SANAA/ADEN, June 24 (Reuters) - Tens of thousands of Yemenis protested in Sanaa on a “Friday of the Revolutionary Will” to press for the overthrow of their wounded president.
A car bomb killed five people in the southern port city of Aden, as Yemen remained in political limbo over President Ali Abdullah Saleh’s refusal to quit after being injured in an attack on his palace this month.
Saleh, 69, recovering from his wounds in Saudi Arabia, has defied months of mass protests and pressure from the United States and his Gulf Arab neighbors for his departure.
He has repeatedly refused to transfer power to his deputy under a Gulf-brokered plan aimed at preventing the impoverished Arabian country from sliding into civil war.
Four soldiers and a civilian were killed and 16 people, including 13 soldiers, were wounded in a powerful explosion in Aden’s al-Mansoura district, medical sources and witnesses said.
A security source said the blast was caused by a car bomb at a military checkpoint. Residents said the explosion smashed the windows of a nearby hospital and rocked buildings in the area.
The U.N. Security Council Friday voiced its “grave concern” at the situation in Yemen, ending months of disagreement that had prevented the 15-nation body from speaking unanimously on the unrest there.
“The members of the Security Council expressed their grave concern at the deteriorating security and humanitarian situation in Yemen,” Gabon’s U.N. Ambassador Nelson Messone, Council president this month, told reporters after a closed-door meeting on Yemen.
“They urged all parties to show maximum restraint and to engage in an inclusive political dialogue,” he said.
A team of United Nations human rights investigators will travel to Yemen next week to assess the situation after months of unrest, a U.N. spokeswoman said.
The experts will talk to government officials, activists, victims of human rights violations, members of the political opposition and religious leaders during the June 27-July 6 mission.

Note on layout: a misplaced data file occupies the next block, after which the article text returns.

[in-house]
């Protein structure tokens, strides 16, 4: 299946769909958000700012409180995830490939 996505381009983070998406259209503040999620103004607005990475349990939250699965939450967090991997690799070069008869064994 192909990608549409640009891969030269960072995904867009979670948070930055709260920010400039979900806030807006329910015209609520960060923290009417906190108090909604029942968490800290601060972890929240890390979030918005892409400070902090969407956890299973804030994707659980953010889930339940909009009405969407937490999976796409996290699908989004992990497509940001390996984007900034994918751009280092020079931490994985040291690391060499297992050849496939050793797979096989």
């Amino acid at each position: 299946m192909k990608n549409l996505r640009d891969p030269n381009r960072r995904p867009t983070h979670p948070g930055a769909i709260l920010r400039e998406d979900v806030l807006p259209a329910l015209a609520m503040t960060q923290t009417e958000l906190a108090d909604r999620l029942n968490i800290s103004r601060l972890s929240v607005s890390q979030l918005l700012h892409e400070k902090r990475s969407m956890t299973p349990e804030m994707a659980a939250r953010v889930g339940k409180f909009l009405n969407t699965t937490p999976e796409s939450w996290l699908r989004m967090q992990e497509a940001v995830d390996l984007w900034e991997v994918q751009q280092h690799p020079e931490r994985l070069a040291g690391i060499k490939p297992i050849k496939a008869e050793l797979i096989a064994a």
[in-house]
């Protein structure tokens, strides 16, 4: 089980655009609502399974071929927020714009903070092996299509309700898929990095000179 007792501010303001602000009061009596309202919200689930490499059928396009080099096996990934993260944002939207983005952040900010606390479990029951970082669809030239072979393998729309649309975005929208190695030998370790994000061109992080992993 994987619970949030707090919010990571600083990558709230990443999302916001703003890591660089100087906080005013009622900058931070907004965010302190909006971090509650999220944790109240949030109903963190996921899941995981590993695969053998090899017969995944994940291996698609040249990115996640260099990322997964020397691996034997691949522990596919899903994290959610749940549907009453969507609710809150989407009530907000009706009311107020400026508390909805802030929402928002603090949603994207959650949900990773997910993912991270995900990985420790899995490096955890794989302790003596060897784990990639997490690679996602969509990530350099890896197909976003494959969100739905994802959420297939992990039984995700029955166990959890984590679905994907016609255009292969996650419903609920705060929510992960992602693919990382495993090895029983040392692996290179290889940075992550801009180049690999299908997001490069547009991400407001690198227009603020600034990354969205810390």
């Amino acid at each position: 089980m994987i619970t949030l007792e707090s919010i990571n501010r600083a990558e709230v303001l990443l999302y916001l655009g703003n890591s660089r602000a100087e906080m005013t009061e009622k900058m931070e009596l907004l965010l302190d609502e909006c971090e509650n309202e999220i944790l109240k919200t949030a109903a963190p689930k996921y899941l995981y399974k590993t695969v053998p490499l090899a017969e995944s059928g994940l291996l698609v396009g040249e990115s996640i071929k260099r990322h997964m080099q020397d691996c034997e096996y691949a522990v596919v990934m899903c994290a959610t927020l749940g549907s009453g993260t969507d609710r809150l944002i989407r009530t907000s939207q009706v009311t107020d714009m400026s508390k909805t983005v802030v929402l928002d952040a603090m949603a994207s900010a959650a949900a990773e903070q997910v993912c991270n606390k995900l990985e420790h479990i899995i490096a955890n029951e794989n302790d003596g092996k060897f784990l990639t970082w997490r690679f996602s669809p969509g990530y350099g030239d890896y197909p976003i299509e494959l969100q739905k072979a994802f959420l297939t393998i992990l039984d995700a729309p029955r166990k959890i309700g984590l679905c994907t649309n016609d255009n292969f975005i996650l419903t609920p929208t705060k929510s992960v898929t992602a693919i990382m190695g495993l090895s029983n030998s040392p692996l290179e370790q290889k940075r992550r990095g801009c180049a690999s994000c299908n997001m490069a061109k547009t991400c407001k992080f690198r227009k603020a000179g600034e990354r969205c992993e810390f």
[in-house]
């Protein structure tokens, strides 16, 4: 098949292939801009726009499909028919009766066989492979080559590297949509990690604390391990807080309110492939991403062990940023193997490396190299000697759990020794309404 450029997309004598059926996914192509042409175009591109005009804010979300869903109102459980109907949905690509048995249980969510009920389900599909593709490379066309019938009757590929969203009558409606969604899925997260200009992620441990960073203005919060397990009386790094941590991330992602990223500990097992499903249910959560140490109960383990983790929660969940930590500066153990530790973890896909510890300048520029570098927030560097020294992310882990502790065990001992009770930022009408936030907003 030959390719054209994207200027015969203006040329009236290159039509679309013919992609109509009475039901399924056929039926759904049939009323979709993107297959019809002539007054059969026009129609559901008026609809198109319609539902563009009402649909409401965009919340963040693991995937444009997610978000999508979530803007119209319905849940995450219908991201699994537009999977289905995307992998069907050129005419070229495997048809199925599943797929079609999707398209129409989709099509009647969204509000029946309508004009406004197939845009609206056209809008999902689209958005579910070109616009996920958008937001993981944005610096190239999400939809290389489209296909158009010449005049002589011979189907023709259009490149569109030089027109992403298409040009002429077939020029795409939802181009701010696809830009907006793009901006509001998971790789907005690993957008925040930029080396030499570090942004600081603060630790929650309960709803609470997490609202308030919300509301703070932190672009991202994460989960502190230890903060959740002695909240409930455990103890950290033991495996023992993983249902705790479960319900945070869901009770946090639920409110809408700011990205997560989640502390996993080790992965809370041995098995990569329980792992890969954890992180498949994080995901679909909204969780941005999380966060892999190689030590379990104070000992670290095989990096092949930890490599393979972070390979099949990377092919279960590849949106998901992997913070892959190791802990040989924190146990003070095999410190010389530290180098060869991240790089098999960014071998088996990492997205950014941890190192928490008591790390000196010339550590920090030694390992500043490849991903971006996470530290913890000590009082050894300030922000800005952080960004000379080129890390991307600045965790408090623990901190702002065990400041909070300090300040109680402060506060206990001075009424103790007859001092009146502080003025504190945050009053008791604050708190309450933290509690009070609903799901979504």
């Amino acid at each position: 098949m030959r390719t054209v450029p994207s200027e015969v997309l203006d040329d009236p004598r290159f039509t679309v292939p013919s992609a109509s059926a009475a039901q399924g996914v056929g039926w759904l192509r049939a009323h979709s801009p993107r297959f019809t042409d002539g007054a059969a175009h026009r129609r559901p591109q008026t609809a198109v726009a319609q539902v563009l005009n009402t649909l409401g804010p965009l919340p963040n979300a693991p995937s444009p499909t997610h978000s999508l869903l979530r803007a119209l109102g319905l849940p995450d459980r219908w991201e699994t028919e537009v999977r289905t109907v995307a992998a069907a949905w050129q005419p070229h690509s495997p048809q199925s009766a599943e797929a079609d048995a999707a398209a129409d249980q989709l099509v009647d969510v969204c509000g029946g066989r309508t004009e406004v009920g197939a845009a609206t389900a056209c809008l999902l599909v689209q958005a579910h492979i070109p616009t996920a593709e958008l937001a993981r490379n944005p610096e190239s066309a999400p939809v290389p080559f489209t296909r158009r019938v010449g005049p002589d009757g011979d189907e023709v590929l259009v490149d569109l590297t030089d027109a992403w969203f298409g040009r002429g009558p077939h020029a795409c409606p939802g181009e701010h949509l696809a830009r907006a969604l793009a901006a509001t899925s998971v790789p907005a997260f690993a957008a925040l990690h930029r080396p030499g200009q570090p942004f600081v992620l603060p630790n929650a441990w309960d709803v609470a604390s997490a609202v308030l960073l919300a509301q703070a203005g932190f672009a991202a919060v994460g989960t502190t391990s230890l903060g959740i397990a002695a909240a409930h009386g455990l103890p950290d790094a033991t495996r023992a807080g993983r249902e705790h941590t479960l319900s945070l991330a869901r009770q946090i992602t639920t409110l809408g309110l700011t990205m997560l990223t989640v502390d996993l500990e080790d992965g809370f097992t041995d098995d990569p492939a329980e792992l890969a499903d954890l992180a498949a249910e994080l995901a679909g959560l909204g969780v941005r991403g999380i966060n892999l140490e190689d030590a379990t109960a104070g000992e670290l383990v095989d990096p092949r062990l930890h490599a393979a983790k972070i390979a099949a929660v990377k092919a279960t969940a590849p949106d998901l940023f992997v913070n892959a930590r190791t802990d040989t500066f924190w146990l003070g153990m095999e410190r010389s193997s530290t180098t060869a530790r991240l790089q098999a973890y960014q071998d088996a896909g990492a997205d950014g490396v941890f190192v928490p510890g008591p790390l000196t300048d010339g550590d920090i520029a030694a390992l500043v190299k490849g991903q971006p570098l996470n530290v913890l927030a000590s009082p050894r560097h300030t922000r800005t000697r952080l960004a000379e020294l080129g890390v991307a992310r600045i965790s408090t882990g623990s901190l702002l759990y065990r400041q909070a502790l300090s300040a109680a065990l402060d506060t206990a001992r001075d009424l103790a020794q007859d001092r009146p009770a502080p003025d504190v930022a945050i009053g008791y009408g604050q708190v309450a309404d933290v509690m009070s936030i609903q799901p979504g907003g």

The United States has called for an immediate and peaceful handover of power to Saleh’s deputy, Abd-Rabbu Mansour Hadi, acting president in Saleh’s absence, under a Gulf Arab proposal to end a crisis that has pushed Yemen to the verge of civil war.
The Interior Ministry published the names of 43 members of the opposition it accuses of blowing up oil pipelines and attacks on power pylons, the news agency said.
The Ministry of Interior said members of the Joint Meeting Party coalition were behind the pipeline attacks in Maarib province and the attacks on pylons, causing a fuel crisis and power cuts.
In March, tribe members opposed to Saleh attacked electricity pylons in the central Maarib province triggering power outages in parts of the capital Sanaa.
The same month, a blast on Yemen’s main oil pipeline had stopped the flow of light Marib crude to the Aden refinery, bringing it to a halt and leading to country-wide fuel shortages.
Earlier Friday, security forces in Aden shot dead a demonstrator and wounded six others when they fired on a crowd at the funeral of a resident who died in prison, witnesses said.
The demonstrators had been displaying a large flag of former south Yemen, which merged with north Yemen in 1990 — a sign of the separatist sentiment that had grown in the south even before the wave of popular protests against Saleh’s 33 years in power.
In the capital Sanaa, opposition supporters packed the central Street Sixty to show they still wanted Saleh to quit.
The number of demonstrators who had camped out in city squares all over Yemen since February had dwindled after Saleh was flown to Riyadh for treatment after the June 3 attack.
“We will escalate our struggle and revolution to bring down the remaining pillars of the regime and force them to leave,” said Abdel-Jabbar al-Dubhani, an activist, as he hurried for Friday prayers on Sixty Street.
Demonstrators carried placards demanding an interim council be set up to prepare for elections. They want it to include youthful activists who have kept up protests since February.
“We demand a transitional council,” one sign said.
Addressing Western powers, the Friday prayer preacher said: “Isn’t freedom and choosing our own rulers, as you do in your own countries, our right?”
Similar protests were reported in other cities, including Taiz, Ibb and Hudaida on the Red Sea.
Saleh supporters, in smaller numbers, prayed at another mosque in Sanaa, displaying posters of the president and his Saudi host, King Abdullah, before dispersing peacefully.
“Thank you, king of the Arabs,” one poster read, referring to the Saudi monarch. Another said: “The people want Ali Abdullah Saleh.”
Additional reporting by Mohammed Ghobari, Stephanie Nebehay in Geneva, Louis Charbonneau in New York; Writing by Sami Aboudi and Martina Fuchs; Editing by